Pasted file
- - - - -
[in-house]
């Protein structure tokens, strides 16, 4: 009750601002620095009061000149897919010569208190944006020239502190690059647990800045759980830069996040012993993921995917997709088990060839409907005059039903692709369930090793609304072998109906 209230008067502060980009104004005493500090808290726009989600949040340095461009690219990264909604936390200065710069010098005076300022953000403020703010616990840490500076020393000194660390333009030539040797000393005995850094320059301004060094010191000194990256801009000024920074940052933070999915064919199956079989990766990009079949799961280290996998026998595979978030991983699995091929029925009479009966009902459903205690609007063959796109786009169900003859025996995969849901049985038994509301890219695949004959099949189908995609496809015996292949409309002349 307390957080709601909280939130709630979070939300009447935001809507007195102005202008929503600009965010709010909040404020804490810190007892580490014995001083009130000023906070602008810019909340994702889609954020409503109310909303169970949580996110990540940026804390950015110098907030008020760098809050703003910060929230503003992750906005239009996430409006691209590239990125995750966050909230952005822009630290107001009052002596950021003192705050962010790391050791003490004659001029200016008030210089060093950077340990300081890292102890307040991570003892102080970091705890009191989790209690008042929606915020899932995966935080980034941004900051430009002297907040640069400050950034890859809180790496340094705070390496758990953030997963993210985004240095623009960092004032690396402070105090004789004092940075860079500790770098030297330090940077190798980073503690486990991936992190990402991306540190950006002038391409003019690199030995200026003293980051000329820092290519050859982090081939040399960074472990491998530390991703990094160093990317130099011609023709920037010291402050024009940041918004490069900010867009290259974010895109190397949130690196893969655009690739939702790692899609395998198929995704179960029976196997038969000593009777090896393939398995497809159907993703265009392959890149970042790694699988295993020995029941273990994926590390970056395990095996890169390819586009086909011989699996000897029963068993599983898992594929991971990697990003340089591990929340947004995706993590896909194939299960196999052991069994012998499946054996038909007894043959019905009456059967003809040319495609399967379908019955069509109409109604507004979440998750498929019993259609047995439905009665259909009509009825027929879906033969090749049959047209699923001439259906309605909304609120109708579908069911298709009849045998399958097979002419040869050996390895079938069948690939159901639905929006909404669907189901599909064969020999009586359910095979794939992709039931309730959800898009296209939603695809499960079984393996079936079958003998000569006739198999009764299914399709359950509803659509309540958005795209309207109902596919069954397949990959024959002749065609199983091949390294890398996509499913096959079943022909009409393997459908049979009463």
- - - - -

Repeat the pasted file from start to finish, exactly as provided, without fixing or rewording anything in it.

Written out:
[in-house]
């Protein structure tokens, strides 16, 4: 009750601002620095009061000149897919010569208190944006020239502190690059647990800045759980830069996040012993993921995917997709088990060839409907005059039903692709369930090793609304072998109906 209230008067502060980009104004005493500090808290726009989600949040340095461009690219990264909604936390200065710069010098005076300022953000403020703010616990840490500076020393000194660390333009030539040797000393005995850094320059301004060094010191000194990256801009000024920074940052933070999915064919199956079989990766990009079949799961280290996998026998595979978030991983699995091929029925009479009966009902459903205690609007063959796109786009169900003859025996995969849901049985038994509301890219695949004959099949189908995609496809015996292949409309002349 307390957080709601909280939130709630979070939300009447935001809507007195102005202008929503600009965010709010909040404020804490810190007892580490014995001083009130000023906070602008810019909340994702889609954020409503109310909303169970949580996110990540940026804390950015110098907030008020760098809050703003910060929230503003992750906005239009996430409006691209590239990125995750966050909230952005822009630290107001009052002596950021003192705050962010790391050791003490004659001029200016008030210089060093950077340990300081890292102890307040991570003892102080970091705890009191989790209690008042929606915020899932995966935080980034941004900051430009002297907040640069400050950034890859809180790496340094705070390496758990953030997963993210985004240095623009960092004032690396402070105090004789004092940075860079500790770098030297330090940077190798980073503690486990991936992190990402991306540190950006002038391409003019690199030995200026003293980051000329820092290519050859982090081939040399960074472990491998530390991703990094160093990317130099011609023709920037010291402050024009940041918004490069900010867009290259974010895109190397949130690196893969655009690739939702790692899609395998198929995704179960029976196997038969000593009777090896393939398995497809159907993703265009392959890149970042790694699988295993020995029941273990994926590390970056395990095996890169390819586009086909011989699996000897029963068993599983898992594929991971990697990003340089591990929340947004995706993590896909194939299960196999052991069994012998499946054996038909007894043959019905009456059967003809040319495609399967379908019955069509109409109604507004979440998750498929019993259609047995439905009665259909009509009825027929879906033969090749049959047209699923001439259906309605909304609120109708579908069911298709009849045998399958097979002419040869050996390895079938069948690939159901639905929006909404669907189901599909064969020999009586359910095979794939992709039931309730959800898009296209939603695809499960079984393996079936079958003998000569006739198999009764299914399709359950509803659509309540958005795209309207109902596919069954397949990959024959002749065609199983091949390294890398996509499913096959079943022909009409393997459908049979009463």